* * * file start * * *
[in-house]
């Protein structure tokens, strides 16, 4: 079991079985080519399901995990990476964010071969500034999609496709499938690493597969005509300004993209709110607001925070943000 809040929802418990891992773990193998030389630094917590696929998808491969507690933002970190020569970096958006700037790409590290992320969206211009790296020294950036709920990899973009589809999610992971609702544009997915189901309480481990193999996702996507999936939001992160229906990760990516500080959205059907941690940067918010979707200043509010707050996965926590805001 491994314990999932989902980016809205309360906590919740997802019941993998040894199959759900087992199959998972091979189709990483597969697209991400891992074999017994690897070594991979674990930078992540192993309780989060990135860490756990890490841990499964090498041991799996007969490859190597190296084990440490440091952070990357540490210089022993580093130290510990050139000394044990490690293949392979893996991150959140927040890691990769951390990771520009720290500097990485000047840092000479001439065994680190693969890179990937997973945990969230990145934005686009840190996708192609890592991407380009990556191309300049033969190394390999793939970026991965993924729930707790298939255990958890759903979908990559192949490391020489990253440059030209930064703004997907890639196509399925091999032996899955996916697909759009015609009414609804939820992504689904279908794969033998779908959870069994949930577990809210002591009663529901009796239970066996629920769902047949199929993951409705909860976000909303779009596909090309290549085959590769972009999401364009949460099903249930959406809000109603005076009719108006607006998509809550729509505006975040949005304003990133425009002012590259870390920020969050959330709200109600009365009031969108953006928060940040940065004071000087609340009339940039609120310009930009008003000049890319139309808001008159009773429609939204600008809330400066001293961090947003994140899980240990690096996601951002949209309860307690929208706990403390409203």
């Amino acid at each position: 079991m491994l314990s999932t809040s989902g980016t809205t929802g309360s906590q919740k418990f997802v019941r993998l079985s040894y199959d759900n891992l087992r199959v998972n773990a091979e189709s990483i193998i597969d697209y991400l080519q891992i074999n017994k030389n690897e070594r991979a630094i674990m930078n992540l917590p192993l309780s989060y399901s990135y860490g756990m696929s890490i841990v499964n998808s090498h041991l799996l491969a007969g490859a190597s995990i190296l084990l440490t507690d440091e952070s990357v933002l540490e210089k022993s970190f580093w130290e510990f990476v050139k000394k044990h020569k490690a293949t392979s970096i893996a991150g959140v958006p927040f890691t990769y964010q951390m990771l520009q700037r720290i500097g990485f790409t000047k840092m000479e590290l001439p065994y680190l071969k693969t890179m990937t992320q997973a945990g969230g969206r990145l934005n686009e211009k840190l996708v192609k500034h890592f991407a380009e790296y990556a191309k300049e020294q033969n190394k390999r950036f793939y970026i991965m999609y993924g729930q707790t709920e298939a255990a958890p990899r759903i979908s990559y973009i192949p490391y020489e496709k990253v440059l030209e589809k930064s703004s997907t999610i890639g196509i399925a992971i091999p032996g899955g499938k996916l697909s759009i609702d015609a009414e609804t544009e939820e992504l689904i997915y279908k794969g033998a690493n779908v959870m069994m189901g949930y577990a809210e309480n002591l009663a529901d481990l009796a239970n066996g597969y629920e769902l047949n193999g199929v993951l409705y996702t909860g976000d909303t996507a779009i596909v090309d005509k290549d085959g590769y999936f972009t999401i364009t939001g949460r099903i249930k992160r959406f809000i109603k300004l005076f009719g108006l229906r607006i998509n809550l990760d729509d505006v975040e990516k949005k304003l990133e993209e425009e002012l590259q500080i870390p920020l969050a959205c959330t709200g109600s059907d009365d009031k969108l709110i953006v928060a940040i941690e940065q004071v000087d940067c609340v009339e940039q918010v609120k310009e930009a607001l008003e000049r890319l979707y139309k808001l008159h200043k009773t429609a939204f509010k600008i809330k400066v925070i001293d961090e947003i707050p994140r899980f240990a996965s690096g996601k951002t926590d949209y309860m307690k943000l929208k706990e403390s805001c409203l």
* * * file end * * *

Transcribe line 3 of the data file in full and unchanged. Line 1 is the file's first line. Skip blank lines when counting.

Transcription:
């Amino acid at each position: 079991m491994l314990s999932t809040s989902g980016t809205t929802g309360s906590q919740k418990f997802v019941r993998l079985s040894y199959d759900n891992l087992r199959v998972n773990a091979e189709s990483i193998i597969d697209y991400l080519q891992i074999n017994k030389n690897e070594r991979a630094i674990m930078n992540l917590p192993l309780s989060y399901s990135y860490g756990m696929s890490i841990v499964n998808s090498h041991l799996l491969a007969g490859a190597s995990i190296l084990l440490t507690d440091e952070s990357v933002l540490e210089k022993s970190f580093w130290e510990f990476v050139k000394k044990h020569k490690a293949t392979s970096i893996a991150g959140v958006p927040f890691t990769y964010q951390m990771l520009q700037r720290i500097g990485f790409t000047k840092m000479e590290l001439p065994y680190l071969k693969t890179m990937t992320q997973a945990g969230g969206r990145l934005n686009e211009k840190l996708v192609k500034h890592f991407a380009e790296y990556a191309k300049e020294q033969n190394k390999r950036f793939y970026i991965m999609y993924g729930q707790t709920e298939a255990a958890p990899r759903i979908s990559y973009i192949p490391y020489e496709k990253v440059l030209e589809k930064s703004s997907t999610i890639g196509i399925a992971i091999p032996g899955g499938k996916l697909s759009i609702d015609a009414e609804t544009e939820e992504l689904i997915y279908k794969g033998a690493n779908v959870m069994m189901g949930y577990a809210e309480n002591l009663a529901d481990l009796a239970n066996g597969y629920e769902l047949n193999g199929v993951l409705y996702t909860g976000d909303t996507a779009i596909v090309d005509k290549d085959g590769y999936f972009t999401i364009t939001g949460r099903i249930k992160r959406f809000i109603k300004l005076f009719g108006l229906r607006i998509n809550l990760d729509d505006v975040e990516k949005k304003l990133e993209e425009e002012l590259q500080i870390p920020l969050a959205c959330t709200g109600s059907d009365d009031k969108l709110i953006v928060a940040i941690e940065q004071v000087d940067c609340v009339e940039q918010v609120k310009e930009a607001l008003e000049r890319l979707y139309k808001l008159h200043k009773t429609a939204f509010k600008i809330k400066v925070i001293d961090e947003i707050p994140r899980f240990a996965s690096g996601k951002t926590d949209y309860m307690k943000l929208k706990e403390s805001c409203l």